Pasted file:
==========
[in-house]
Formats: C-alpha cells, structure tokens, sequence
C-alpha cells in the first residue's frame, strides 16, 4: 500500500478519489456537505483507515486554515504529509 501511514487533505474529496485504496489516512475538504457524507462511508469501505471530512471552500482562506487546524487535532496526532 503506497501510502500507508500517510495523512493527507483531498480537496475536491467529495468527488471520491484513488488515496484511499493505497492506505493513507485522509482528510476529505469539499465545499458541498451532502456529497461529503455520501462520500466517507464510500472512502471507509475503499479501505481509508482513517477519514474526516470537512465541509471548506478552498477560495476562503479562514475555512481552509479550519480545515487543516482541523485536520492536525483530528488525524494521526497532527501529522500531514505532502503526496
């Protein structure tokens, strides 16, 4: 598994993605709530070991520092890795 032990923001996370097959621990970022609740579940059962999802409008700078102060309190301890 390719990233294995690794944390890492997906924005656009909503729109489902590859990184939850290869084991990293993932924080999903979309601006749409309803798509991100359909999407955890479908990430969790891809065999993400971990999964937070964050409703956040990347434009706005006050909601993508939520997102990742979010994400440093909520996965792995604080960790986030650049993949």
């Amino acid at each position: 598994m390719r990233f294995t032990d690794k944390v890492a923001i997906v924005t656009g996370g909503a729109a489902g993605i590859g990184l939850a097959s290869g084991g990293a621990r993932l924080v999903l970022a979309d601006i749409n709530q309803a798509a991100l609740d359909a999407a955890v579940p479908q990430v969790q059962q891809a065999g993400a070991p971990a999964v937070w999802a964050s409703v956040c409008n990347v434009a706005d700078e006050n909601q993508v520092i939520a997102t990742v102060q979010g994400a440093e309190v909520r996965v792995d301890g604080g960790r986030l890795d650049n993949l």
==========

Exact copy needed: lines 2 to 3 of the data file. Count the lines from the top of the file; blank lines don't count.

Formats: C-alpha cells, structure tokens, sequence
C-alpha cells in the first residue's frame, strides 16, 4: 500500500478519489456537505483507515486554515504529509 501511514487533505474529496485504496489516512475538504457524507462511508469501505471530512471552500482562506487546524487535532496526532 503506497501510502500507508500517510495523512493527507483531498480537496475536491467529495468527488471520491484513488488515496484511499493505497492506505493513507485522509482528510476529505469539499465545499458541498451532502456529497461529503455520501462520500466517507464510500472512502471507509475503499479501505481509508482513517477519514474526516470537512465541509471548506478552498477560495476562503479562514475555512481552509479550519480545515487543516482541523485536520492536525483530528488525524494521526497532527501529522500531514505532502503526496